Grants Designed to Broaden Young People’s Visions of Life’s Potential

NEW ORLEANS, July 19, 2002 — As a child in St. Louis, Tammara Combs Turner was always a good student, especially in math and science. But growing up in an inner-city neighborhood, she didn’t think much about going to college.

“I always thought college was a good thing, but I didn’t think I could go,” Turner recalls. “No one in my family had gone to college, and no one really said ‘You should go to college’.”

Her perspective changed, however, after enrolling in TRIO, a series of programs designed to help underprivileged students get into — and thrive in — college.

Microsoft’s Bill Gates (L), Xavier University president Norman C. Francis, and United Negro College fund president and CEO William H. Gray III (R) talk to student Keira Isaac of New Orleans in a Xavier computer lab.

“Going through the courses in the Upward Bound program proved to me that I could succeed in college,”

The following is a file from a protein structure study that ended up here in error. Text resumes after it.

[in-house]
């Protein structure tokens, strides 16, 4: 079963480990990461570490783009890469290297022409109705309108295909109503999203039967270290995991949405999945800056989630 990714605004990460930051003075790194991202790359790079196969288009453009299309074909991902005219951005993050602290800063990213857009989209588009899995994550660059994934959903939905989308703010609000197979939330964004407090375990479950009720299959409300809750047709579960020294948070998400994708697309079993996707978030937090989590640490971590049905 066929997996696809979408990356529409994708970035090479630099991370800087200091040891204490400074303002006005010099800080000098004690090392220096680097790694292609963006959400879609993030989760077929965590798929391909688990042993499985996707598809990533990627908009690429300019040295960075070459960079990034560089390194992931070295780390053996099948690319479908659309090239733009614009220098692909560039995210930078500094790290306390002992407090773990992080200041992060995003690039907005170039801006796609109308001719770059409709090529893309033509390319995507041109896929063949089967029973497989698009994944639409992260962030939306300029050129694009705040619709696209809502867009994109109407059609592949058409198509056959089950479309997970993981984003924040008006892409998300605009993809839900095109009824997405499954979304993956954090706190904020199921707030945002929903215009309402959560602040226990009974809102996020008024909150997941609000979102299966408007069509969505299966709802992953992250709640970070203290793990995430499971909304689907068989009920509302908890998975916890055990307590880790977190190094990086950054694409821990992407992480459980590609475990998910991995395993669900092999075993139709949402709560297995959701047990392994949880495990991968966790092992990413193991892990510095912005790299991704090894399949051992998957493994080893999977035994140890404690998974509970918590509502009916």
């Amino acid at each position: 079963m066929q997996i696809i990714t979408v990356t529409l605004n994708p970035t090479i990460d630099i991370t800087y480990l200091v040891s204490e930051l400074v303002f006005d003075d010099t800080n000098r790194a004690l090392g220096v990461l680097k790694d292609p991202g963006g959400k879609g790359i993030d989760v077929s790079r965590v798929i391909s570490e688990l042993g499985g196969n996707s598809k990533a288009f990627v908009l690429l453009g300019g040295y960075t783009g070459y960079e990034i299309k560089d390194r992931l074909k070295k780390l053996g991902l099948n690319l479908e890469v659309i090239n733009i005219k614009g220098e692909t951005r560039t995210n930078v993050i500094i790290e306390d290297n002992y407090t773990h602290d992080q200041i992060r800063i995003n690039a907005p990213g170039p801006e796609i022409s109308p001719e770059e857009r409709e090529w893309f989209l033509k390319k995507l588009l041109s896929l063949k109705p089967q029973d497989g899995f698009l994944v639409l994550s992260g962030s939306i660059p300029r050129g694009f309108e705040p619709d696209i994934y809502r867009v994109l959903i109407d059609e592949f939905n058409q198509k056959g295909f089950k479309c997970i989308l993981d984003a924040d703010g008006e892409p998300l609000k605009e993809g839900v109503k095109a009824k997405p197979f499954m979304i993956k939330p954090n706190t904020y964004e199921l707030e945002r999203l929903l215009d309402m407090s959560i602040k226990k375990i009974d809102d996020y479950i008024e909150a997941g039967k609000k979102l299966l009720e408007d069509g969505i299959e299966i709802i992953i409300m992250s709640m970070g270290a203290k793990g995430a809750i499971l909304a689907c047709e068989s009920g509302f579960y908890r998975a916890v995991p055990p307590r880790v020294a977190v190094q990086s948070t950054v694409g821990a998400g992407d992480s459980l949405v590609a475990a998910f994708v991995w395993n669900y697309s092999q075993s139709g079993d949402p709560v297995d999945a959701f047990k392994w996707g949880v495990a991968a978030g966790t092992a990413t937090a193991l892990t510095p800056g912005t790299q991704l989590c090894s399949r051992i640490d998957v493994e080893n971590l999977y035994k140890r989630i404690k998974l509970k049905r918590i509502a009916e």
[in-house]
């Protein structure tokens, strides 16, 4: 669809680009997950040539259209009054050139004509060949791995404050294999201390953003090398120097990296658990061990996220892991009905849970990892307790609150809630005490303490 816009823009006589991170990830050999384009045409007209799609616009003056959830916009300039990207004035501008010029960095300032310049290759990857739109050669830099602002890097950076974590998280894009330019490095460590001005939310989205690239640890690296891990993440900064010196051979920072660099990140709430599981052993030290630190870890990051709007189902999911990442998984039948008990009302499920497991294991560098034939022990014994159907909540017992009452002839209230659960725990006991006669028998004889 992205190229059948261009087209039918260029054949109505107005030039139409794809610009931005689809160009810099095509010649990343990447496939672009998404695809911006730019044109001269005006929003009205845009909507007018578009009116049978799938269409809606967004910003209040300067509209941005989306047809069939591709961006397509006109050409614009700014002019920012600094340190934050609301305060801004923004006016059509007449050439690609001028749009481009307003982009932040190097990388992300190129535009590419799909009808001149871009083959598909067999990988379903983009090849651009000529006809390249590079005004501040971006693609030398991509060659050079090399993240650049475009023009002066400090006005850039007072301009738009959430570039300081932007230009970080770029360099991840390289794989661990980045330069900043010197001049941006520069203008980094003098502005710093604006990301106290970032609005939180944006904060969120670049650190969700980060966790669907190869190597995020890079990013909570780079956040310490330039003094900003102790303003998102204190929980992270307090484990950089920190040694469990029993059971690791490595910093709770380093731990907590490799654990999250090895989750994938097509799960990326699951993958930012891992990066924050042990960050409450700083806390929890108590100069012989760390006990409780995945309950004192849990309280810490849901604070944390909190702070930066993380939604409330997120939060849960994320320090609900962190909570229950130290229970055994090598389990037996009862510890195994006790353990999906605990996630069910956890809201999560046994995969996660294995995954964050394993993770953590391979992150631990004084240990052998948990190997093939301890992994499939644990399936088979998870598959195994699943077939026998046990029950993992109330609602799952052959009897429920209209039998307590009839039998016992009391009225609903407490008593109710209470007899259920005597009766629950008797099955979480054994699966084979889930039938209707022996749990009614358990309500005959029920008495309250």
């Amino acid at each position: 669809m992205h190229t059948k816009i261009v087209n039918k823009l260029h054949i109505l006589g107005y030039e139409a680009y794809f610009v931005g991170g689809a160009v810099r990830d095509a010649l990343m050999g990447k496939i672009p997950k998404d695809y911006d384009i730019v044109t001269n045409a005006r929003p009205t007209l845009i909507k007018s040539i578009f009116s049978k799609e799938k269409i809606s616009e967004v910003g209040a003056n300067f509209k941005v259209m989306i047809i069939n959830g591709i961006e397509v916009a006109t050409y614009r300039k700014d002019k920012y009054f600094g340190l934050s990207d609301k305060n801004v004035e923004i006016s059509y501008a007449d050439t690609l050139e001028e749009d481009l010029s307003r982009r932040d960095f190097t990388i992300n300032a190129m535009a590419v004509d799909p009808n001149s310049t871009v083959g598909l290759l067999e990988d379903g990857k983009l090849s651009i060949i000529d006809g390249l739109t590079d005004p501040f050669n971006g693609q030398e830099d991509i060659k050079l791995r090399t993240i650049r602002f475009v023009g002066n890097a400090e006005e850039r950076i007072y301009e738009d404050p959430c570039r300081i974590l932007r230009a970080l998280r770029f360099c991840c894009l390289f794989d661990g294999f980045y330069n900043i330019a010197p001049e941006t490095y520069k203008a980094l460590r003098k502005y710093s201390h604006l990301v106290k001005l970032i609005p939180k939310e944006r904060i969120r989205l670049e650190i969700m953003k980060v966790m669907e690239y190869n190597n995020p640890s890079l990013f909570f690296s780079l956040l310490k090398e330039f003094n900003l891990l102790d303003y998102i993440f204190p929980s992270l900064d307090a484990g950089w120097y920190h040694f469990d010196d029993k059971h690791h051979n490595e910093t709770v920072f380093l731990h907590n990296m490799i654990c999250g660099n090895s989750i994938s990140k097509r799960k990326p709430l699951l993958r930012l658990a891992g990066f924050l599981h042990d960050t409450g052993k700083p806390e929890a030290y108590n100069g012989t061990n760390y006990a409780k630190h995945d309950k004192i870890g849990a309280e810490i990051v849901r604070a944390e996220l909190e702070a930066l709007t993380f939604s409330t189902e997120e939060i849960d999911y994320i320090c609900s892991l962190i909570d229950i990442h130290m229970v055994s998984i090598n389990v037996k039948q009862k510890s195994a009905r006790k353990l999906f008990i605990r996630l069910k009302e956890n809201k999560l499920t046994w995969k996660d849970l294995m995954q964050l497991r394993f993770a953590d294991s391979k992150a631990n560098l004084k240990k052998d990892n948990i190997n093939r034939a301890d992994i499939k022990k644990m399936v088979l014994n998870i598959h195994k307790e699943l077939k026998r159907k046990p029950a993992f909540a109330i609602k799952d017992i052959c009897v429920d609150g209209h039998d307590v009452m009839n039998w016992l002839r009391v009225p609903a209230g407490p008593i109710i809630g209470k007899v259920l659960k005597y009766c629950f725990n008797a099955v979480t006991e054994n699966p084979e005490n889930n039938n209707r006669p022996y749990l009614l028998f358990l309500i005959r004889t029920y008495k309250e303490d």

says Turner.
“But even if I had been accepted to a school, I didn’t know how I was going to pay for it.”

To help solve that problem, Turner applied for — and won — the Valenteen B. Abbington Scholarship, offered by the United Negro College Fund (UNCF). The scholarship paid half her college tuition.

“The Valenteen gave me a ton of hope,”
Turner says,
“Because I thought if I got this, there were probably others I could get.”

There were, including the UNCF’s Microsoft Technical Minorities Scholarship, which allowed Turner to earn a bachelor’s degree in computer science from Xavier University in New Orleans, and a master’s from the University of Maryland.

Now 27, Turner works at Microsoft as a research manager for online communities in the Product Support Services division, and is working on her doctorate in information science at the University of Washington.